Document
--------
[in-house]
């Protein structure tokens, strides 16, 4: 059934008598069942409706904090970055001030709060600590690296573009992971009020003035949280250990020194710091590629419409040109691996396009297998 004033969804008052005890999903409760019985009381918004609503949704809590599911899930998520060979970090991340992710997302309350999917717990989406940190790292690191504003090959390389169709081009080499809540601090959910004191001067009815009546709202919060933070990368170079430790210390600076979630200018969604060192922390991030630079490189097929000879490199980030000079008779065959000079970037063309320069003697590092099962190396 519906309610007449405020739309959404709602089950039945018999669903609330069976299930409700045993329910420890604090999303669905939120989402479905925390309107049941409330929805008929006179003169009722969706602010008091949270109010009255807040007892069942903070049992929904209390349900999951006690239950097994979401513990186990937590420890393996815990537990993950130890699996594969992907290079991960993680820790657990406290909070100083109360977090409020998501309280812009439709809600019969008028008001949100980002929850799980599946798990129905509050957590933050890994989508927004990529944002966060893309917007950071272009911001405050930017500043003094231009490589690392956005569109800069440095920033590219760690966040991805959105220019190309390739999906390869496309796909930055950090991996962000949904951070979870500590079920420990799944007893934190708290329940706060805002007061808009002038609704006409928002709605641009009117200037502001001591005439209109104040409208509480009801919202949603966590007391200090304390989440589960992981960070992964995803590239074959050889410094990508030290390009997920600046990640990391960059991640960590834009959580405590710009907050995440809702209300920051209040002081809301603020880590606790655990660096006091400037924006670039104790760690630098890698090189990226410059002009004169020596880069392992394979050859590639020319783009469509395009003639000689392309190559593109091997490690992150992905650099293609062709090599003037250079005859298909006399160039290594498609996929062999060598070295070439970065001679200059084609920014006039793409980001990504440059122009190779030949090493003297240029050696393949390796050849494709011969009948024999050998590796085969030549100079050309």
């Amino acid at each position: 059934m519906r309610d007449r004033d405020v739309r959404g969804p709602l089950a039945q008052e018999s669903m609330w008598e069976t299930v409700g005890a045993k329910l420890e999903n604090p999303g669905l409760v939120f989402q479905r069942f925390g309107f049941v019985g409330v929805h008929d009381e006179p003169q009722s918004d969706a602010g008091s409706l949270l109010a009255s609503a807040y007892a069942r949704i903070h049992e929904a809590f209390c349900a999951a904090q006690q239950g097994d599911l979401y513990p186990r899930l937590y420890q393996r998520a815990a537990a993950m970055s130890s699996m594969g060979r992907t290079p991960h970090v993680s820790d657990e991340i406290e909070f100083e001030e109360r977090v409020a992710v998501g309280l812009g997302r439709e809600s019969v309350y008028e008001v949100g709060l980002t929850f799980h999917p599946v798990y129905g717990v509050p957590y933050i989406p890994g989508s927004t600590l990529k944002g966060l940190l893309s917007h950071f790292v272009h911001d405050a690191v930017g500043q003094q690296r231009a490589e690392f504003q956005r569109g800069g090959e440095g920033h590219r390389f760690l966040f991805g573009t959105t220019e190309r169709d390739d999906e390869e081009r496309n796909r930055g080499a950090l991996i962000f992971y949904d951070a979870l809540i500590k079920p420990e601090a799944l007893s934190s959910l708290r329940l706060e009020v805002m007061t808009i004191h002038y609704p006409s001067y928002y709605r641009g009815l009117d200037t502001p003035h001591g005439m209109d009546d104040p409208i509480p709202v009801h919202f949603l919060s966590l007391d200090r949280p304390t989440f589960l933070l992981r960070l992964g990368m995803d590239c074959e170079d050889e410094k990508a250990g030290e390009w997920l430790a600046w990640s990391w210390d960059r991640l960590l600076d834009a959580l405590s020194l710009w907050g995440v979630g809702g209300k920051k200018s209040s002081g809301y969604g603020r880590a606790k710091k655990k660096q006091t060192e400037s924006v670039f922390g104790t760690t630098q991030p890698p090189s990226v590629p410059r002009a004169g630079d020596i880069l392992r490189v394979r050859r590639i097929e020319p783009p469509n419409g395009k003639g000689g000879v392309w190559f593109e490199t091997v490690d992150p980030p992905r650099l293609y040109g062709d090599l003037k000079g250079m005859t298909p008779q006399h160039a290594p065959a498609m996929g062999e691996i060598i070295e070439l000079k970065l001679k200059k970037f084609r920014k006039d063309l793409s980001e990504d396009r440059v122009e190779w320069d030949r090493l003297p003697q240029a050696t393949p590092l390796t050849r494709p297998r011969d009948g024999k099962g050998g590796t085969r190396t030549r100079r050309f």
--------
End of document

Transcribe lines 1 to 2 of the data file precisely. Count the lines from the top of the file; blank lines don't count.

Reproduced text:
[in-house]
């Protein structure tokens, strides 16, 4: 059934008598069942409706904090970055001030709060600590690296573009992971009020003035949280250990020194710091590629419409040109691996396009297998 004033969804008052005890999903409760019985009381918004609503949704809590599911899930998520060979970090991340992710997302309350999917717990989406940190790292690191504003090959390389169709081009080499809540601090959910004191001067009815009546709202919060933070990368170079430790210390600076979630200018969604060192922390991030630079490189097929000879490199980030000079008779065959000079970037063309320069003697590092099962190396 519906309610007449405020739309959404709602089950039945018999669903609330069976299930409700045993329910420890604090999303669905939120989402479905925390309107049941409330929805008929006179003169009722969706602010008091949270109010009255807040007892069942903070049992929904209390349900999951006690239950097994979401513990186990937590420890393996815990537990993950130890699996594969992907290079991960993680820790657990406290909070100083109360977090409020998501309280812009439709809600019969008028008001949100980002929850799980599946798990129905509050957590933050890994989508927004990529944002966060893309917007950071272009911001405050930017500043003094231009490589690392956005569109800069440095920033590219760690966040991805959105220019190309390739999906390869496309796909930055950090991996962000949904951070979870500590079920420990799944007893934190708290329940706060805002007061808009002038609704006409928002709605641009009117200037502001001591005439209109104040409208509480009801919202949603966590007391200090304390989440589960992981960070992964995803590239074959050889410094990508030290390009997920600046990640990391960059991640960590834009959580405590710009907050995440809702209300920051209040002081809301603020880590606790655990660096006091400037924006670039104790760690630098890698090189990226410059002009004169020596880069392992394979050859590639020319783009469509395009003639000689392309190559593109091997490690992150992905650099293609062709090599003037250079005859298909006399160039290594498609996929062999060598070295070439970065001679200059084609920014006039793409980001990504440059122009190779030949090493003297240029050696393949390796050849494709011969009948024999050998590796085969030549100079050309």